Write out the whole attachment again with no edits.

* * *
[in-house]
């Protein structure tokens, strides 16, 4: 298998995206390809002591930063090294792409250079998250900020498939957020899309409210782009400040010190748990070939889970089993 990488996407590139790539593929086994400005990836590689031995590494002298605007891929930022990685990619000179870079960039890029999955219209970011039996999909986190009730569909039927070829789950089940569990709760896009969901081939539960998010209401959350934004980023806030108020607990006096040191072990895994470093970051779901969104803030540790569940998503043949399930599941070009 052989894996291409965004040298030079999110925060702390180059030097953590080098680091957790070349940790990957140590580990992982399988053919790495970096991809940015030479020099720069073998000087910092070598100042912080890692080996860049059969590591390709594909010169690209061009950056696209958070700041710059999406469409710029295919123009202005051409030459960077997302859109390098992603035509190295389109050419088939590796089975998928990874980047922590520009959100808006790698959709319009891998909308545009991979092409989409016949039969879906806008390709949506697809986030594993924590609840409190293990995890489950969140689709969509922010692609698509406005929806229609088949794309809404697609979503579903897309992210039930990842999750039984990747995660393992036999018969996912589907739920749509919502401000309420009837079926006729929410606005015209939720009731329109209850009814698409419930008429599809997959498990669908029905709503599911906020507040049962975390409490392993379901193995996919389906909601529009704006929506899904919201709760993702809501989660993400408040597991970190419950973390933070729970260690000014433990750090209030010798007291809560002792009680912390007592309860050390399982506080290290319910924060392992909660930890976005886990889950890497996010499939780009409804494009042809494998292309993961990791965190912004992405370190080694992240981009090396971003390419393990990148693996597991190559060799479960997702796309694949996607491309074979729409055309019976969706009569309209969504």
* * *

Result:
[in-house]
């Protein structure tokens, strides 16, 4: 298998995206390809002591930063090294792409250079998250900020498939957020899309409210782009400040010190748990070939889970089993 990488996407590139790539593929086994400005990836590689031995590494002298605007891929930022990685990619000179870079960039890029999955219209970011039996999909986190009730569909039927070829789950089940569990709760896009969901081939539960998010209401959350934004980023806030108020607990006096040191072990895994470093970051779901969104803030540790569940998503043949399930599941070009 052989894996291409965004040298030079999110925060702390180059030097953590080098680091957790070349940790990957140590580990992982399988053919790495970096991809940015030479020099720069073998000087910092070598100042912080890692080996860049059969590591390709594909010169690209061009950056696209958070700041710059999406469409710029295919123009202005051409030459960077997302859109390098992603035509190295389109050419088939590796089975998928990874980047922590520009959100808006790698959709319009891998909308545009991979092409989409016949039969879906806008390709949506697809986030594993924590609840409190293990995890489950969140689709969509922010692609698509406005929806229609088949794309809404697609979503579903897309992210039930990842999750039984990747995660393992036999018969996912589907739920749509919502401000309420009837079926006729929410606005015209939720009731329109209850009814698409419930008429599809997959498990669908029905709503599911906020507040049962975390409490392993379901193995996919389906909601529009704006929506899904919201709760993702809501989660993400408040597991970190419950973390933070729970260690000014433990750090209030010798007291809560002792009680912390007592309860050390399982506080290290319910924060392992909660930890976005886990889950890497996010499939780009409804494009042809494998292309993961990791965190912004992405370190080694992240981009090396971003390419393990990148693996597991190559060799479960997702796309694949996607491309074979729409055309019976969706009569309209969504």